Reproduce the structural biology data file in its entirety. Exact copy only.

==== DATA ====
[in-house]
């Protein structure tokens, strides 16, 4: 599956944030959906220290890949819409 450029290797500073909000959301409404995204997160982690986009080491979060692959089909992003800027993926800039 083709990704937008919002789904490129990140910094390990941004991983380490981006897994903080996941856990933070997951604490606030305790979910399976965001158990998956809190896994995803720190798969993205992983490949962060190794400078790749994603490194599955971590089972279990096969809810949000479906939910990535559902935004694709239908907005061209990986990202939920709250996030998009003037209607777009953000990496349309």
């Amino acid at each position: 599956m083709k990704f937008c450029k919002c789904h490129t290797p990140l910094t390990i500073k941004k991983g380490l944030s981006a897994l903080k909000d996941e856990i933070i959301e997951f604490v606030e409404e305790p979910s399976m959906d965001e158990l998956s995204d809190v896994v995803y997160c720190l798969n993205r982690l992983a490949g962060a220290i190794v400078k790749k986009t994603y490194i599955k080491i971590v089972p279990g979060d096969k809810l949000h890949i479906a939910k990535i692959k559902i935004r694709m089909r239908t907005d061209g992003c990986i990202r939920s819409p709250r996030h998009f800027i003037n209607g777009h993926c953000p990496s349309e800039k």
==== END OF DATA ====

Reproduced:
[in-house]
């Protein structure tokens, strides 16, 4: 599956944030959906220290890949819409 450029290797500073909000959301409404995204997160982690986009080491979060692959089909992003800027993926800039 083709990704937008919002789904490129990140910094390990941004991983380490981006897994903080996941856990933070997951604490606030305790979910399976965001158990998956809190896994995803720190798969993205992983490949962060190794400078790749994603490194599955971590089972279990096969809810949000479906939910990535559902935004694709239908907005061209990986990202939920709250996030998009003037209607777009953000990496349309």
């Amino acid at each position: 599956m083709k990704f937008c450029k919002c789904h490129t290797p990140l910094t390990i500073k941004k991983g380490l944030s981006a897994l903080k909000d996941e856990i933070i959301e997951f604490v606030e409404e305790p979910s399976m959906d965001e158990l998956s995204d809190v896994v995803y997160c720190l798969n993205r982690l992983a490949g962060a220290i190794v400078k790749k986009t994603y490194i599955k080491i971590v089972p279990g979060d096969k809810l949000h890949i479906a939910k990535i692959k559902i935004r694709m089909r239908t907005d061209g992003c990986i990202r939920s819409p709250r996030h998009f800027i003037n209607g777009h993926c953000p990496s349309e800039k």